I am not sure the title is apt for the book. It does have some meaning to the plot, but a bigger player than the larks is a Dall porpoise.
Ascension of Larks is one of the best books I have read for a while. Maggie Henry, Marco Firelli and Lena Firelli have been friends since college. Maggie is a renowned photographer with many awards to her name. Marco is equally renowned architect as well, and Lena is the one who earned Marco's heart. Maggie is finishing a photoshoot at a coffee plantation in Central America when she hears that Marco was drowned in an accident in Puget Sound. She rushes to Lena's side to be there for her and the children.
Rachel Linden has presented her readers with the most captivating novel to come out for a while. In delving into the lives of Marco, Lena, and Maggie, she unearths some depths to each of the characters that some authors would have left unplumbed. She even brings in a minor player who adds so much to the landscape of the plot of the book, it just would not have been as good without them.
Rachel has done exquisite research especially in some of the customs of the early years of the San Juan Islands. When Maggie takes the children to a museum, they find a display of a beckoning ceremony, and the children decide they want to do one for their father. They build a fortress under the fir trees and put things that were important to their father inside the little fortress. They gather together and have Maggie say a few things to show Marco's spirit where he needs to go. Soon after, a Dall's porpoise shows up in the sound, and the children believe it is their father coming to greet them.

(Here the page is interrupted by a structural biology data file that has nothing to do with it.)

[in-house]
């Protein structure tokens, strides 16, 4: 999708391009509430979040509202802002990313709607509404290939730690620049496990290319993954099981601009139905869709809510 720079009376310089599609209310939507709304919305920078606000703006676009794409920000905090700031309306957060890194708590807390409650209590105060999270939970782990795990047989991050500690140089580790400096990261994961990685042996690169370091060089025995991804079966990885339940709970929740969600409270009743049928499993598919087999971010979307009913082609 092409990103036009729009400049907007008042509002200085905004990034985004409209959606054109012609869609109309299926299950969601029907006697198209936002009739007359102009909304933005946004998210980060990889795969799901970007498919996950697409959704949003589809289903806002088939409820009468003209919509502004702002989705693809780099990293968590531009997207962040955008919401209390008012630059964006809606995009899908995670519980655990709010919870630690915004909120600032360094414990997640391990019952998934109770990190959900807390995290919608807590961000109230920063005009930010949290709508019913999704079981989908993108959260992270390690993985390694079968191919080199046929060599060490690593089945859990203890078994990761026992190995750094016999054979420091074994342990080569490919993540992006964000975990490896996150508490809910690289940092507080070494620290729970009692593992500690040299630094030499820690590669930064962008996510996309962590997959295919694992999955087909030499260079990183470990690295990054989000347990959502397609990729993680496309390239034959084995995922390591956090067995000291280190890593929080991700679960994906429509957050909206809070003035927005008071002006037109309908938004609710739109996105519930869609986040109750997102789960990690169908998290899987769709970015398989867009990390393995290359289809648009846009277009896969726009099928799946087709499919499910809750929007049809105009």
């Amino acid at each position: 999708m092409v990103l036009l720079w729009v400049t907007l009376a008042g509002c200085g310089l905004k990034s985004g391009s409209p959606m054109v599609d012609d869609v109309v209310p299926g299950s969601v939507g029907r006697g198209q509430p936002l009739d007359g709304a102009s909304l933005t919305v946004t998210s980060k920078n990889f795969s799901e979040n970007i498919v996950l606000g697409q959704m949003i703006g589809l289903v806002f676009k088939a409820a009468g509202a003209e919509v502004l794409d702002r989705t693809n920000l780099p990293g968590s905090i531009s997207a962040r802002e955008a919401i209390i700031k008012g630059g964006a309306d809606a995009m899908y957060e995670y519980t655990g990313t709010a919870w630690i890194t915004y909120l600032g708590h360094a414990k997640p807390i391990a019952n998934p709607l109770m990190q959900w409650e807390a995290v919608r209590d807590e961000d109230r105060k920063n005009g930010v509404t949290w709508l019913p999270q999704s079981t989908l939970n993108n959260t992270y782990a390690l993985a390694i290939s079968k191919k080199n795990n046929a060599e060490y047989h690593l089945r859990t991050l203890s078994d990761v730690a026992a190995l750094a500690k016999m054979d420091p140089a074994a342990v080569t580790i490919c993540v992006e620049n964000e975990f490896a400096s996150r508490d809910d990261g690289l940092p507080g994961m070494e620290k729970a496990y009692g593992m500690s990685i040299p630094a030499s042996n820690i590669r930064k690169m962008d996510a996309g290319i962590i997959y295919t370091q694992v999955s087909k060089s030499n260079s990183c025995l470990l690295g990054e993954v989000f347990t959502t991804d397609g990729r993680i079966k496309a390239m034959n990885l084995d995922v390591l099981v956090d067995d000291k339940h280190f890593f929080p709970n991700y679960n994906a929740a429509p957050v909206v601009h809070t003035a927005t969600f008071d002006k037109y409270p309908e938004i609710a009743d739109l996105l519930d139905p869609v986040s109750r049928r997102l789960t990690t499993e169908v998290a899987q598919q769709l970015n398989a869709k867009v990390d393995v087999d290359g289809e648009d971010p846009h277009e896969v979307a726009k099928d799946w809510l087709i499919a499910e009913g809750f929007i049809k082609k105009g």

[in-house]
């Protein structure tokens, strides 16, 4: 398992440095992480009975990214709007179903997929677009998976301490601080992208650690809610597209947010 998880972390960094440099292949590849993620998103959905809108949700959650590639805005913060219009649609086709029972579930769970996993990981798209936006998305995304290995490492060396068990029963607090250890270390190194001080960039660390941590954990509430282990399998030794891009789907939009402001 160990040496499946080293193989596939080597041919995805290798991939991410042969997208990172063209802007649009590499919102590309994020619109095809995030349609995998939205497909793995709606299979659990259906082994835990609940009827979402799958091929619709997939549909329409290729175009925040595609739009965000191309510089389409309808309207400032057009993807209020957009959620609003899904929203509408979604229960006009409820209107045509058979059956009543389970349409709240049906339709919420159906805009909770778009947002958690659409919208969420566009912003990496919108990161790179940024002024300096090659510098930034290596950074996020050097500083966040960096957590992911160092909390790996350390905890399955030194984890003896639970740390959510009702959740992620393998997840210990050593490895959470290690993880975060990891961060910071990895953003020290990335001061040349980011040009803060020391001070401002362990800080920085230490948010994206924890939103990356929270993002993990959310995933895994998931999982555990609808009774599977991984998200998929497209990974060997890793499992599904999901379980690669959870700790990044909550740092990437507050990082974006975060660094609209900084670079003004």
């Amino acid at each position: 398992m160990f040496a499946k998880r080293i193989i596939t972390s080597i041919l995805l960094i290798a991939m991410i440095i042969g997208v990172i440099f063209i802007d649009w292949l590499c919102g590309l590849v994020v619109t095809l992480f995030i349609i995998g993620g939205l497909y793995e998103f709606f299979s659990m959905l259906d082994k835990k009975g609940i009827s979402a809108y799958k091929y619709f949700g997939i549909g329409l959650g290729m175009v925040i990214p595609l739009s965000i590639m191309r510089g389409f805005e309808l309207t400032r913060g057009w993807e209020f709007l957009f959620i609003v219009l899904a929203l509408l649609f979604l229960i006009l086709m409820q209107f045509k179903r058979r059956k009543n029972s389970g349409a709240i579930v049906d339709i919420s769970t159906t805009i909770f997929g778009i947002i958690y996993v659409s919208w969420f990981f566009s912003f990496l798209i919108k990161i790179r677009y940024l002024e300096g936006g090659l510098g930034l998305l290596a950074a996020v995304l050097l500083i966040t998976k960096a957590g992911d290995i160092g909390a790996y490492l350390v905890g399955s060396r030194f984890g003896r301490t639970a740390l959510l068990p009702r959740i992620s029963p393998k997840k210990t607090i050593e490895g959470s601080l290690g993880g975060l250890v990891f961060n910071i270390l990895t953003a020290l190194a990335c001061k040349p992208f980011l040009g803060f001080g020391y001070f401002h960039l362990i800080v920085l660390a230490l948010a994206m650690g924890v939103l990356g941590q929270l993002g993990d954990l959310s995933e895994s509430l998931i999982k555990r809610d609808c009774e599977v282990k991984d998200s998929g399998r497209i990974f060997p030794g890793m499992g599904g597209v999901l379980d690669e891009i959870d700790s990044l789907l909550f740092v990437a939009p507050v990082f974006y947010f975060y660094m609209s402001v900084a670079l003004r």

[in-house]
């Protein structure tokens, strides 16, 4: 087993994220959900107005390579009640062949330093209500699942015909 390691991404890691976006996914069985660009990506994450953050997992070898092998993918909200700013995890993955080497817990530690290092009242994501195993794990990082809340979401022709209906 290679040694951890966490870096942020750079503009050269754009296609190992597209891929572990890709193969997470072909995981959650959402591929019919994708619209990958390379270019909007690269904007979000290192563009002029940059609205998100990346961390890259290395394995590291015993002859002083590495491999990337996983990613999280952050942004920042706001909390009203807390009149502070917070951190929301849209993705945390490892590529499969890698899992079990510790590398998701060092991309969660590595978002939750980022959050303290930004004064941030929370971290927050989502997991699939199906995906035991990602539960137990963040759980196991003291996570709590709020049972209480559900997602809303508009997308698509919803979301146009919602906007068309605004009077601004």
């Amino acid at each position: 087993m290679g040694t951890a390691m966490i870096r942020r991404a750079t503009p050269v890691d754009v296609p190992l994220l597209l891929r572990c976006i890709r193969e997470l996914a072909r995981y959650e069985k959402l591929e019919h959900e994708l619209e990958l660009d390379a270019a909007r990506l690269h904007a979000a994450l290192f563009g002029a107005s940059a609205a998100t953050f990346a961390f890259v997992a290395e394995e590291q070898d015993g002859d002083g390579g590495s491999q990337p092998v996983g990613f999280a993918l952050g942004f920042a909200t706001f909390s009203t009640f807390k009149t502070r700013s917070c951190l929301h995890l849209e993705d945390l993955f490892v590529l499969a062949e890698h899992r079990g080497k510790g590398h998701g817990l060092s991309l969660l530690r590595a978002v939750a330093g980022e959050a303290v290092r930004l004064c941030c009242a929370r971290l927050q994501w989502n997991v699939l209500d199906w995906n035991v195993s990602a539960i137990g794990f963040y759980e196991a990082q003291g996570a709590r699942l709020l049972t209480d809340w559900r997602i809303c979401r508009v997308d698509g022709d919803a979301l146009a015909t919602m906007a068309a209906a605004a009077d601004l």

I am having a hard time giving some idea of what the book is about without spoiling it for other readers who haven't had a chance to read it yet. One thing about this book, faith is very much an undertone to the book rather than the driving force. What faith is portrayed makes this book all the more winsome. I must say it is a five-star book, two thumbs up, and a Dall's porpoise to greet you.
My thanks to Thomas Nelson publishers for allowing me to read and review this book.